I’d be cautious about trespassing on the regulator’s territory: if there was a problem levying a service charge for this, then the regulator would have had something to say about it but it’s not something HB should be policing really. There is a well-established line of case law about core rent items specified as service charges: if it’s something that could just as easily have been funded by core rent, there’s no problem paying it through HB. The important thing is that it’s not an *ineligible* service, which Housing Proactive is not. Regs 12 and 12B say the eligible rent for HB is the aggregate of payments including rent and service charges, minus service charges that are ineligible under Schedule 1. The distinction between core rent and eligible charges is somewhat academic.

    2. Is the charge unreasonably high?

    It’s not that much and I don’t think anyone is offering a rival product for significantly less. The only other one I’ve seen was developed for challenging environments and has a toughened case – it costs about double the charge for Housing Proactive.

    There is a tortuous line of reasoning that if the product has replaced work that staff were previously doing, and if staff roles have become redundant, but there has been no corresponding reduction in core rent, then it is unreasonable to make a service charge. But you would need evidence that those things had actually happened and that there was a causal link. I’m not aware of any providers using this to get rid of existing staff: as I said above, it’s a way of meeting new challenges that would otherwise require even more staff to be recruited.

    3. Is the service in any way ineligible?

    No it really isn’t. It is not integrated with the alarm and even if the tenant has opted into OK Each Day, the human follow-up to a missed response is not funded by the charge.

    I would recommend accepting this as eligible.

    I know that LAs are cautious about approving things in principle before they exist. The landlords who are considering ordering Housing proactive obviously want reassurance that HB will cover it. This isn’t like supported accommodation providers asking for approval in advance, when you don’t know whether the individual tenants will all require more than minimal support etc. This is a flat rate charge for the same service across the board – if it’s eligible for one tenant, it’s eligible for all of them.


    Thanks Peter – I’m sold!

    Jo Hagger

    Hi everyone, sorry to be late to the party but would you consider this to be eligible for individual properties or just for sheltered accommodation such as Flats? We have a provider who wants to install it on all their properties including houses & bungalows? Why would houses & Bungalows require door entry intercoms? Or am I being pedantic here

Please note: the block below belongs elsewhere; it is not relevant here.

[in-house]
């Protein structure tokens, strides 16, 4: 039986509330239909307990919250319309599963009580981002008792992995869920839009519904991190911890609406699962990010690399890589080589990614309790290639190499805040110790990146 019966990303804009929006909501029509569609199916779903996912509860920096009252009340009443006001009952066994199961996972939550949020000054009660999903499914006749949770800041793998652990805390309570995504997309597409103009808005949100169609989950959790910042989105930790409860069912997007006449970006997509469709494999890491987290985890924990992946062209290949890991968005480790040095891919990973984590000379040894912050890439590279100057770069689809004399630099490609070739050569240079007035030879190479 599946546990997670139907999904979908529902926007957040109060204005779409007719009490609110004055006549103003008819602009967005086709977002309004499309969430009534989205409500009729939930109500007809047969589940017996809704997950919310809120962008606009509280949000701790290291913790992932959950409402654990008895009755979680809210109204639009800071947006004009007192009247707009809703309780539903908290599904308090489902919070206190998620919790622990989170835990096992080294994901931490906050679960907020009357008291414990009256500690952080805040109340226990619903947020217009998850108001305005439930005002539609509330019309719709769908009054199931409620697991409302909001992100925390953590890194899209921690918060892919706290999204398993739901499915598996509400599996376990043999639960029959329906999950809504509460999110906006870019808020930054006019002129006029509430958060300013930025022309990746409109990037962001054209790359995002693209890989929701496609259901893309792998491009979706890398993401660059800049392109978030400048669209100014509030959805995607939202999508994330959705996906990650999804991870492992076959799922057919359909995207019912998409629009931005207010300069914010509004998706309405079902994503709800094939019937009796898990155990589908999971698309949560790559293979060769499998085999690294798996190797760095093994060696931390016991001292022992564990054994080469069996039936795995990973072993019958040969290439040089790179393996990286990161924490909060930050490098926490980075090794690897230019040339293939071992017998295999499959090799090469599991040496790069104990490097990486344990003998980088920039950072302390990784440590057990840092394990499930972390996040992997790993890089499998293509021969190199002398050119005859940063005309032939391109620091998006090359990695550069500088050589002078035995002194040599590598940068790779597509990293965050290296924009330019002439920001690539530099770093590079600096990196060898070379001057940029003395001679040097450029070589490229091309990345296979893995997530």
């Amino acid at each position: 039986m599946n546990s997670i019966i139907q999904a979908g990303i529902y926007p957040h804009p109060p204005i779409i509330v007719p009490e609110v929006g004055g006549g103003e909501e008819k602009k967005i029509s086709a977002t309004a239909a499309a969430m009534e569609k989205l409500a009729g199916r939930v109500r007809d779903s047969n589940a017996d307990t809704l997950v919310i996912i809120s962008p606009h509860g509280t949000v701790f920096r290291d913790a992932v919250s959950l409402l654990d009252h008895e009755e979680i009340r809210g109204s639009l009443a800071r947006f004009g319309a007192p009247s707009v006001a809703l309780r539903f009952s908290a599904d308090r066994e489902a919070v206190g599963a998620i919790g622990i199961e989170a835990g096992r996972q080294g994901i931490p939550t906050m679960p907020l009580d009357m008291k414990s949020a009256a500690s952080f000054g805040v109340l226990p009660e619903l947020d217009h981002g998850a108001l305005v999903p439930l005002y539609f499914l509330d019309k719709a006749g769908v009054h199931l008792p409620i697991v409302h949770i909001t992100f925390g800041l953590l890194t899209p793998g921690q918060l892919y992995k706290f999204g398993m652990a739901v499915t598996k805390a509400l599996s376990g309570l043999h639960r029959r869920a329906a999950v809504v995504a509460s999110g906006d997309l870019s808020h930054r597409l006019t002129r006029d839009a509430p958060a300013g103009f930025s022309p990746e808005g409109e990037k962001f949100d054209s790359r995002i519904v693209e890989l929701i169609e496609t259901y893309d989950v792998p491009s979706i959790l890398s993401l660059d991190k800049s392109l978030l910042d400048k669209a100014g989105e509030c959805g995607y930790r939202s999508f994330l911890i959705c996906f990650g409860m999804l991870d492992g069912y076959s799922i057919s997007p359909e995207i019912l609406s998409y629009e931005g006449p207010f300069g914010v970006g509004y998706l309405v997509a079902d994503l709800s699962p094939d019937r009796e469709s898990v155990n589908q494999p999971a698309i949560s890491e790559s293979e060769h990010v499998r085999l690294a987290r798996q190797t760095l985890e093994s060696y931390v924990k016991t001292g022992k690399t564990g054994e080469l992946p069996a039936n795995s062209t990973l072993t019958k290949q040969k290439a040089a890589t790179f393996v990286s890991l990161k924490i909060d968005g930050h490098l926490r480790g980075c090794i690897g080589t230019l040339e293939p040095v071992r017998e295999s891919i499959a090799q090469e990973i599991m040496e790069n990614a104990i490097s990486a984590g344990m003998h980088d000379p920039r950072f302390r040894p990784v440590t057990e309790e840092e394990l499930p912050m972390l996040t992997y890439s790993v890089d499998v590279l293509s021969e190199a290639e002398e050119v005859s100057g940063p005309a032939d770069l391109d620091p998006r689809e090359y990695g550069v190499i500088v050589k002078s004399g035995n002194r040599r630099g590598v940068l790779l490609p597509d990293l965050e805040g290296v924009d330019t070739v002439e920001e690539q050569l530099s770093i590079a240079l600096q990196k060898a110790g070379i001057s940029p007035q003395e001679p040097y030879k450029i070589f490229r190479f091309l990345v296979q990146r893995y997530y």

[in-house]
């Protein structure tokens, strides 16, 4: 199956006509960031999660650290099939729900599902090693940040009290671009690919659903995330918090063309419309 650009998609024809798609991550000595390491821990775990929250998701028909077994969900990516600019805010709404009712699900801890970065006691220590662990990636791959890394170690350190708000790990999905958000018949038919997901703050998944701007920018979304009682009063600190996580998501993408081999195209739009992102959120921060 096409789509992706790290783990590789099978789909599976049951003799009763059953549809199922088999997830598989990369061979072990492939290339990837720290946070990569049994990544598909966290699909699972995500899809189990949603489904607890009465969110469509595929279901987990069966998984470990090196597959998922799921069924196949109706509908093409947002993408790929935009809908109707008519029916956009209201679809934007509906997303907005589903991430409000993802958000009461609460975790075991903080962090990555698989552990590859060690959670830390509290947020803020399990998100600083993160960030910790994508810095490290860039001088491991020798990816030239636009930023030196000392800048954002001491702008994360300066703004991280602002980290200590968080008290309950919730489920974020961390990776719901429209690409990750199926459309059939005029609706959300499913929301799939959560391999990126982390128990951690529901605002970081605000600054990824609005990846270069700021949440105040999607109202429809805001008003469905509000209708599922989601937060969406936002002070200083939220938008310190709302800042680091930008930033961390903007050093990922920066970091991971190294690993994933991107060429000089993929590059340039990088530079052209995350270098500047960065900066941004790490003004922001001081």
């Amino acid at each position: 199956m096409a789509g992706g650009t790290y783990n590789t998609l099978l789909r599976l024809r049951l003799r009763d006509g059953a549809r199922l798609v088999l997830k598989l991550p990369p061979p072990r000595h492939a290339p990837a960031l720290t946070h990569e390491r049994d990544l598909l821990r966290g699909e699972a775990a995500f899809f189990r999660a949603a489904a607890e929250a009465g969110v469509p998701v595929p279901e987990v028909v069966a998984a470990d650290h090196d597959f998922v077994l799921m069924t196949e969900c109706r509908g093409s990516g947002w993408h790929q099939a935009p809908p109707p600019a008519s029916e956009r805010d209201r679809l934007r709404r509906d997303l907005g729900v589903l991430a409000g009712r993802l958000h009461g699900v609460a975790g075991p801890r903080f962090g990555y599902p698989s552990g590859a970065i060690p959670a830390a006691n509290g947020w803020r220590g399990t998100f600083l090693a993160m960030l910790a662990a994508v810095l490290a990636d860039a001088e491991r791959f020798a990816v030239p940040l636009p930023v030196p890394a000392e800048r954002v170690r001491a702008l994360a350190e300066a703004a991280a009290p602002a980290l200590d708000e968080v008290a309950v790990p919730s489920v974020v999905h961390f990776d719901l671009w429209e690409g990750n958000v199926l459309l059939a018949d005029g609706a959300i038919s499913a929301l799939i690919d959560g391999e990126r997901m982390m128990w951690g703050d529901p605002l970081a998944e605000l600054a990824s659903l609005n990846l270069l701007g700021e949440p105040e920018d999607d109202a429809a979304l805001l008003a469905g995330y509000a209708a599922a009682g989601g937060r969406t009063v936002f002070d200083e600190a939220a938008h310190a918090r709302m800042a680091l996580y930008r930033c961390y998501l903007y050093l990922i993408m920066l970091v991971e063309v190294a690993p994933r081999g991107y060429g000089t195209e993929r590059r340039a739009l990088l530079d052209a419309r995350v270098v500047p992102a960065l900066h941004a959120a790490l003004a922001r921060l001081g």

very interesting thread. I am meeting with Support Solutions tomorrow – they too want to know if HB eligible. It’s all going on, eh!

    Peter Barker

    Jo – it can have a door entry function added if the building has a compatible system but that’s not predominantly what HP is for. There’s no reason why the other functions could not be used in individual properties though: reporting repairs, receiving messages about tenant participation events, management information etc. It is still predominantly aimed at older tenants, but not exclusively those living in sheltered housing schemes.

    mrs banner

    We have a HA within our district who use Housing Proactive in their properties which we deemed as eligible. However, they are subsidising their tenants who are not on Housing Benefit to cover the charge. The charge is only made to those tenants who have HB payments direct. Those who get HB but receive it themselves, are receiving the subsidy and anyone not in receipt of HB. Allegedly it is to protect tenants in these difficult times.
    The HA say they have sought guidance from HB specialists who say this is all above board but isn’t it taking advantage of the HB scheme?
    When asked, this is part of the response “We are simply trying to protect people in an equitable way with regards disposable income, and in a way that has no impact on the public purse”. Surely, this is having a direct impact on the public purse, isn’t it?
    Any thoughts or advice welcome.

    Peter Barker

    See my declaration of interest above, but I cannot see how it is having an effect on the public purse? The charge is the same everywhere for all customers, so it’s not as if the HA is charging the HB claimants more in order to subsidise the self-funders. If the self-funders paid the charge, it wouldn’t be reduced across the board: the HA is using its reserves to subsidise it for self-funders. The subsidy is not causing more public funds to be paid than would otherwise be the case (quite the opposite actually because the charge would probably bring one or two into a small amount of HB entitlement where they are currently just over the income limit).

    The only alternative approach that would mitigate the effect on the public purse would be if Alertacall gave it away free, which they obviously can’t do

    My understanding is that this is a temporary phasing measure: as existing self-funders move on, any new self-funding tenants will have this as a charge from the outset. It’s just the existing cohort who are being protected. Without wishing to be macabre, turnover in sheltered housing is higher than general needs so it won’t be too long before the subsidised cohort has worked its way through the system.